All of Debord's works shared the same theme of rejecting capitalism in the West and statism, or in other words, the concentration of universal political, economic, and related controls in the state at the price of individual freedoms and liberty, in the Eastern confederation. Debord emphasizes in his works, the power of alienation. He hypothesized that alienation could be justified by the aggressive forces of the "spectacle," or, the social relations between people that is moderated by images and one's outright appearance. [1] Alienation, from his viewpoint, is more than an emotive description of an individual's way of thinking, but rather, it is a reaction of the commercial form of social organization which has extended its climax or summit in capitalism. Debord built his dynamic analysis based on the ideas of Karl Marx and Georg Lukacs. [2] These two men developed the profound concepts of "fetishism of the commodity" and "reification." [3] Reification can best be described as the process of regarding or treating "an abstraction," as if it had concrete or material being. "An abstraction," in broad terms, is an object or being that is viewed from it's broad or general characteristics, thus separated from its concrete or definitive realities. Debord's analysis scrutinized the economic, historical, and psychological origin of "the media." Debord described the system that is a convergence of advanced capitalism, or in other words, the mass media, and the different forms of government who favor the mass media, as the "spectacle." [1] Guy candidly described the spectacle as the overturned image of society in which relations between goods have replaced relations between groups of people, and in which submissive identification with the spectacle replaces true enterprise. [1] From his viewpoint, the "spectacle" is not purely a collection of images, but rather, it is a social alliance between groups of people that is moderated by images and icons.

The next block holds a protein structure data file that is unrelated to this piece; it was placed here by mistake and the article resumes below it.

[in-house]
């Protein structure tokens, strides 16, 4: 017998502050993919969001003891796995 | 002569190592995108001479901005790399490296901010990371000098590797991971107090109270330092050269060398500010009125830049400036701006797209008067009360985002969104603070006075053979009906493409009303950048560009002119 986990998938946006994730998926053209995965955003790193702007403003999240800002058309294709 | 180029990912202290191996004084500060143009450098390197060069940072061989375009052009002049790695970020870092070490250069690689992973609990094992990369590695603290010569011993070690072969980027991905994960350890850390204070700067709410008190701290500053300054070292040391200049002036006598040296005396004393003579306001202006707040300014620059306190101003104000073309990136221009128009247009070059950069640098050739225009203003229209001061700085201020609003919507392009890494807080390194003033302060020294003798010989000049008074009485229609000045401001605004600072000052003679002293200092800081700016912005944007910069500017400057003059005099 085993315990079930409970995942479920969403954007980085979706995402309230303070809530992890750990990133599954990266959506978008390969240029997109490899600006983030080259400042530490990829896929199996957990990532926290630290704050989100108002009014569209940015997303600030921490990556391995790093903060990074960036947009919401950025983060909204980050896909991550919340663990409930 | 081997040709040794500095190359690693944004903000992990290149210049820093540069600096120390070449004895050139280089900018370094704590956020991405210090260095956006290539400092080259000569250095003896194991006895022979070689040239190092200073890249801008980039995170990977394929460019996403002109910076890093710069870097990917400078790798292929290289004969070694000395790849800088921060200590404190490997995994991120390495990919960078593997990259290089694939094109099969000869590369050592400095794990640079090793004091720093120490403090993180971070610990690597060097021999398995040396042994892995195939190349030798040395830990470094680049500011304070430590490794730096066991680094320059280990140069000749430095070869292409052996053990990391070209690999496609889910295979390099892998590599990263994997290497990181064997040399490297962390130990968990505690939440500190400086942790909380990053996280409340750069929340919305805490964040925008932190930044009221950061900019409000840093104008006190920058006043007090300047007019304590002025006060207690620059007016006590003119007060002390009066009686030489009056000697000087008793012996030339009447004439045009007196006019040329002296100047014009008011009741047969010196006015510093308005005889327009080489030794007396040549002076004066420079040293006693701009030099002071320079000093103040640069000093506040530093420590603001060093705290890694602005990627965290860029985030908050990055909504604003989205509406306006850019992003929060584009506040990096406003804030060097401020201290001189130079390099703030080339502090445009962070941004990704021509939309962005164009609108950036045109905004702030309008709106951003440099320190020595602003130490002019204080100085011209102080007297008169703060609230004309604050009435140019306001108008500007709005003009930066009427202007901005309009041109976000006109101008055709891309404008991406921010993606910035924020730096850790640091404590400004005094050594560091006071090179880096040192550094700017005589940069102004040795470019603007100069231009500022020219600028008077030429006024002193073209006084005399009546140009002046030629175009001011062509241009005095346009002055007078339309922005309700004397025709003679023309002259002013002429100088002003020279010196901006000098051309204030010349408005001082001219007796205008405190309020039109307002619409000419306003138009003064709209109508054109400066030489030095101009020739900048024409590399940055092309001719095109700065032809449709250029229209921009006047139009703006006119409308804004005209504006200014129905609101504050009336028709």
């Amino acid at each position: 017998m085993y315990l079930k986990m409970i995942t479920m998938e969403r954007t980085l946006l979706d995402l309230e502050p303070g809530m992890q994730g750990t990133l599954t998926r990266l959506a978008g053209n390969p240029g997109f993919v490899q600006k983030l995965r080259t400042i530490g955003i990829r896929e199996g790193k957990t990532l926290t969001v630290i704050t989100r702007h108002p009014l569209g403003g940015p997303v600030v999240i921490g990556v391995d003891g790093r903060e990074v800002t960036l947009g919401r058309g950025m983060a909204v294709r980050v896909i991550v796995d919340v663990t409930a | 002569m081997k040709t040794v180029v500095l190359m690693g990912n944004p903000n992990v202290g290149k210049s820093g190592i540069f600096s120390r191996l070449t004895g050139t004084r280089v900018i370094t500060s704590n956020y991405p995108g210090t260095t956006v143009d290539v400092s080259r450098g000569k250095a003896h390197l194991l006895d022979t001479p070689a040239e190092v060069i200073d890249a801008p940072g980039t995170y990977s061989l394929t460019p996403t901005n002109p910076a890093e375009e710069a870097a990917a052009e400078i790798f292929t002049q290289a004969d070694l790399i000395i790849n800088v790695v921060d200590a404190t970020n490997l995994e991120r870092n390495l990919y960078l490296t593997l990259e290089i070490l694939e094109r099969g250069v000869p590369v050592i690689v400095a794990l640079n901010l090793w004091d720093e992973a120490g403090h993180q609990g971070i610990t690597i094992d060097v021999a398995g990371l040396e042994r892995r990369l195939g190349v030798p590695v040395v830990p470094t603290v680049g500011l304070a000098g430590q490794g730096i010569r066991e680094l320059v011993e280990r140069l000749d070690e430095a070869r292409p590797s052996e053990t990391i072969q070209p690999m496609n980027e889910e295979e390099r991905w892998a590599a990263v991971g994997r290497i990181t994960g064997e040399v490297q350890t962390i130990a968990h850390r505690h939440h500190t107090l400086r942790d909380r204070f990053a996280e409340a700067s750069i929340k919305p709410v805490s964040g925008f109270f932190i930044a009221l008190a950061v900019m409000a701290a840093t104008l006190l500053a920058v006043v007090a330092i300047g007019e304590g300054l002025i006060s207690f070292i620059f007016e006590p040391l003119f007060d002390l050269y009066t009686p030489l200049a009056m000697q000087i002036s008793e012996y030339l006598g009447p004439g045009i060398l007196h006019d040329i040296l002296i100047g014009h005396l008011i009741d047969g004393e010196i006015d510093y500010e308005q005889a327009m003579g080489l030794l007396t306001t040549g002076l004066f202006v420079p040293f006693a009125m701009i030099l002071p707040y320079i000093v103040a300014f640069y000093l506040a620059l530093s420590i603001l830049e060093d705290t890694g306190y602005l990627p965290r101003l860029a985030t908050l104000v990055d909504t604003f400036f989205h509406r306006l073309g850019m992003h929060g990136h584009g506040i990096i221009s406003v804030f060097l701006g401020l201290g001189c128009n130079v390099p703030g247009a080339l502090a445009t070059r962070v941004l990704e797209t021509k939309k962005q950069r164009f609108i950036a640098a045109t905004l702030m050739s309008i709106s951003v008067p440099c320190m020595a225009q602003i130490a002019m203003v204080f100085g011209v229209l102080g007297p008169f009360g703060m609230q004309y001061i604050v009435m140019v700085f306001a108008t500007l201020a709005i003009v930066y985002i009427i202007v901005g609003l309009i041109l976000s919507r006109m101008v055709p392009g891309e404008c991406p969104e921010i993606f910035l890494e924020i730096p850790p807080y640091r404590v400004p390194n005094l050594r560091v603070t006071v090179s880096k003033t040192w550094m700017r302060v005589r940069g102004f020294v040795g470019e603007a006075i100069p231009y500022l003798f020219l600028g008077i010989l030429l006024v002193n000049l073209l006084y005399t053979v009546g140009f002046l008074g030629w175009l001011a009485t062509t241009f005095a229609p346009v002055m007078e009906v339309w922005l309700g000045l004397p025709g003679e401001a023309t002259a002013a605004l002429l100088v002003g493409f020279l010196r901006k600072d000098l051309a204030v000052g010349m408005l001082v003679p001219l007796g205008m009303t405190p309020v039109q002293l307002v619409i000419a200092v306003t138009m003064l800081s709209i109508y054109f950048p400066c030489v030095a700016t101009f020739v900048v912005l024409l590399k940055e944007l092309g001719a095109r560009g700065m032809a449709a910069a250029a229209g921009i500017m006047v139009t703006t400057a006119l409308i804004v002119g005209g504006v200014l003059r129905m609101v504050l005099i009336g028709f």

When Guy examined society, he noted a quality of life that lacked true authenticity, where human perceptions were negatively affected, and where degradation of knowledge predominated. Guy also noted a theme of hindered critical thinking capabilities. Debord rationalized that the spectacle prevents individuals from comprehending that the society of spectacle is only a quick moment in time or history, and can easily be upset through anarchy or turmoil. [1] Guy's main goal in writing Society of the Spectacle, was to "wake-up spectators who had been drugged by spectacular images." [1]



" />


  Situationist International Clip-Guy Debord's Impact